Affordable housing stock for the homeless is expected to turn over more quickly with more focus on so-called rapid rehousing for those who just need a leg up, and on Housing First, which provides affordable rentals with services to the most vulnerable homeless, who typically have problems that prevent them from working or caring for themselves.

"Most chronically homeless people are not people that can negotiate a shelter — the noise, the people. These are the ones that typically don’t leave the streets. They aren’t connected to any mainstream services except for outreach," said Joy Rucker, former director of community services at Waikiki Health. "Sometimes, these individuals have burned bridges at every shelter on the island. They owe monthly fees. They have broken rules. Some are unable to seek help or get into a shelter because of their mindset and their behavior."

Between October and May, Rucker said, the state was able to house 224 chronically homeless people through Housing First. However, 21 of them were evicted for noncompliance with rules.

"That’s not a true Housing First model," Rucker said. "So this year with this funding stream there are no program requirements. You don’t have to be clean and sober. You don’t have to go into shelter or transitional housing or prove how ready that you are for housing. This year is very different and we are very hopeful."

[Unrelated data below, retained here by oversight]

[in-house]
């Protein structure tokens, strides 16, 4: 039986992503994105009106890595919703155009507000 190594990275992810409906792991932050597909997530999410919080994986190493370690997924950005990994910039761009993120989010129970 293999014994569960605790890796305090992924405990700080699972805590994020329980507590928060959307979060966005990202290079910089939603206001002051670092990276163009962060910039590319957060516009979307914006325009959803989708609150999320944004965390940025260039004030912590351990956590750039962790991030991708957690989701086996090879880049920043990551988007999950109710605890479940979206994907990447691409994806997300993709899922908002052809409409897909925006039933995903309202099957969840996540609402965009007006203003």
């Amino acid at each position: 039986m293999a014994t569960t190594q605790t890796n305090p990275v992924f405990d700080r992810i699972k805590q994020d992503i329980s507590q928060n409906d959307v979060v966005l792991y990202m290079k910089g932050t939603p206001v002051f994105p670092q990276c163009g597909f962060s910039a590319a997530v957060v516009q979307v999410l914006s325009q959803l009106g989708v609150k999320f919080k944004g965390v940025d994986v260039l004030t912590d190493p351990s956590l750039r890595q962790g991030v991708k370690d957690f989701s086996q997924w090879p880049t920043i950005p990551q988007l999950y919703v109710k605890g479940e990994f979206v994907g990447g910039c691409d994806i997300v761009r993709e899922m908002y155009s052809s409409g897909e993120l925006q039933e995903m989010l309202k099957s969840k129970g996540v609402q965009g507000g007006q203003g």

But success still comes down to the Herculean task of connecting with the most hard-to-serve individuals.

Instead of waiting for homeless individuals to come to IHS, members of an intensive urban outreach team go directly to them, either on the streets or in outreach centers, where they can build relationships, help solve medical issues, and provide access to food, shelter, housing and possibly employment.

They also advocate for police sweeps and other forms of so-called compassionate disruption, which they say can help compel homeless individuals to break unhealthy cycles.

And they are starting to use new tools, such as the Assisted Community Treatment Law, which took effect in January, allowing authorities to get a court order urging a mentally ill person to take his or her medication.

But the enforcement effort has drawn substantial criticism from some homeless advocates and civil libertarians, who say "compassionate disruption" efforts criminalize homelessness, further victimize the downtrodden, and could potentially fill already-crowded prisons with nonviolent offenders.

IHS’ outreach centers also are focused on preparing people to go from the streets into housing, possibly bypassing the emergency and transitional shelter systems. Legal aid and a food and clothing bank are incentives to draw people to the center, where outreach workers are waiting to talk about making better housing choices.

"Some individuals are ready for a change, while some I’m still working on two years later," said Tyran Terada, an IHS outreach specialist, who spends most of his time at IHS’ North Shore Outreach Center, a one-stop help concept that recently expanded to Wahiawa and is expected to move into Waikiki. "Most of the people that we see at our Outreach Centers wouldn’t come to IHS for help."

That was certainly true of 60-year-old Noreen Taylor, who became homeless in 2011 after she was unable to recover from losing her job as a state social worker following the 2009 budget cuts.